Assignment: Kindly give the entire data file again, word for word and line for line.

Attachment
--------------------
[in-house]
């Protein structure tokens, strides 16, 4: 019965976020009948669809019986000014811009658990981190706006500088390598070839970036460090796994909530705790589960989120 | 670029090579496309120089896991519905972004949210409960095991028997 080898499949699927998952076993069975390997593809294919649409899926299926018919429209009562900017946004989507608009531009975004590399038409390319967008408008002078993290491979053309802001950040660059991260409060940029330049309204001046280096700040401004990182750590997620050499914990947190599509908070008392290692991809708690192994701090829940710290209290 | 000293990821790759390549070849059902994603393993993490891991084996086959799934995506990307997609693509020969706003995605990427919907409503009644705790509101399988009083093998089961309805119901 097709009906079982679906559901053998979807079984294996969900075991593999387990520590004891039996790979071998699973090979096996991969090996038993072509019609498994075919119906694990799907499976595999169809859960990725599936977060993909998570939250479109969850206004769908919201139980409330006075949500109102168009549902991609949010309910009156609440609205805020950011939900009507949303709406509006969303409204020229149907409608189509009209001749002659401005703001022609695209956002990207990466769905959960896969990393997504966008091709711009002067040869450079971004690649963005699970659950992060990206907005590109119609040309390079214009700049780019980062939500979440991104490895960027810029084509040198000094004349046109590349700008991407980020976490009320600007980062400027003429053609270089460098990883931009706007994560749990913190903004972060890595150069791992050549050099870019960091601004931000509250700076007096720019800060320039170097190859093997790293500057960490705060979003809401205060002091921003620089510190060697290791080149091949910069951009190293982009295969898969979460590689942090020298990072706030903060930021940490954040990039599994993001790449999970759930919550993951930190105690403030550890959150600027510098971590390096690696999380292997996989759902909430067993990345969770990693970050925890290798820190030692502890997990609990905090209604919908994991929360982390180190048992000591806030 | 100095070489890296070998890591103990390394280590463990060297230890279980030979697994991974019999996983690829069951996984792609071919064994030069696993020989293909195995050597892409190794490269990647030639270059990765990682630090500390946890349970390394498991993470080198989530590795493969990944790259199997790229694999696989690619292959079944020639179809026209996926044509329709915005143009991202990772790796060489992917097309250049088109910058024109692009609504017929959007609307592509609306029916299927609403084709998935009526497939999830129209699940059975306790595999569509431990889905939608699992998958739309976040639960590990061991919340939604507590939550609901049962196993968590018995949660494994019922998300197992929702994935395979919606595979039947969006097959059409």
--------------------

[in-house]
């Protein structure tokens, strides 16, 4: 019965976020009948669809019986000014811009658990981190706006500088390598070839970036460090796994909530705790589960989120 | 670029090579496309120089896991519905972004949210409960095991028997 080898499949699927998952076993069975390997593809294919649409899926299926018919429209009562900017946004989507608009531009975004590399038409390319967008408008002078993290491979053309802001950040660059991260409060940029330049309204001046280096700040401004990182750590997620050499914990947190599509908070008392290692991809708690192994701090829940710290209290 | 000293990821790759390549070849059902994603393993993490891991084996086959799934995506990307997609693509020969706003995605990427919907409503009644705790509101399988009083093998089961309805119901 097709009906079982679906559901053998979807079984294996969900075991593999387990520590004891039996790979071998699973090979096996991969090996038993072509019609498994075919119906694990799907499976595999169809859960990725599936977060993909998570939250479109969850206004769908919201139980409330006075949500109102168009549902991609949010309910009156609440609205805020950011939900009507949303709406509006969303409204020229149907409608189509009209001749002659401005703001022609695209956002990207990466769905959960896969990393997504966008091709711009002067040869450079971004690649963005699970659950992060990206907005590109119609040309390079214009700049780019980062939500979440991104490895960027810029084509040198000094004349046109590349700008991407980020976490009320600007980062400027003429053609270089460098990883931009706007994560749990913190903004972060890595150069791992050549050099870019960091601004931000509250700076007096720019800060320039170097190859093997790293500057960490705060979003809401205060002091921003620089510190060697290791080149091949910069951009190293982009295969898969979460590689942090020298990072706030903060930021940490954040990039599994993001790449999970759930919550993951930190105690403030550890959150600027510098971590390096690696999380292997996989759902909430067993990345969770990693970050925890290798820190030692502890997990609990905090209604919908994991929360982390180190048992000591806030 | 100095070489890296070998890591103990390394280590463990060297230890279980030979697994991974019999996983690829069951996984792609071919064994030069696993020989293909195995050597892409190794490269990647030639270059990765990682630090500390946890349970390394498991993470080198989530590795493969990944790259199997790229694999696989690619292959079944020639179809026209996926044509329709915005143009991202990772790796060489992917097309250049088109910058024109692009609504017929959007609307592509609306029916299927609403084709998935009526497939999830129209699940059975306790595999569509431990889905939608699992998958739309976040639960590990061991919340939604507590939550609901049962196993968590018995949660494994019922998300197992929702994935395979919606595979039947969006097959059409």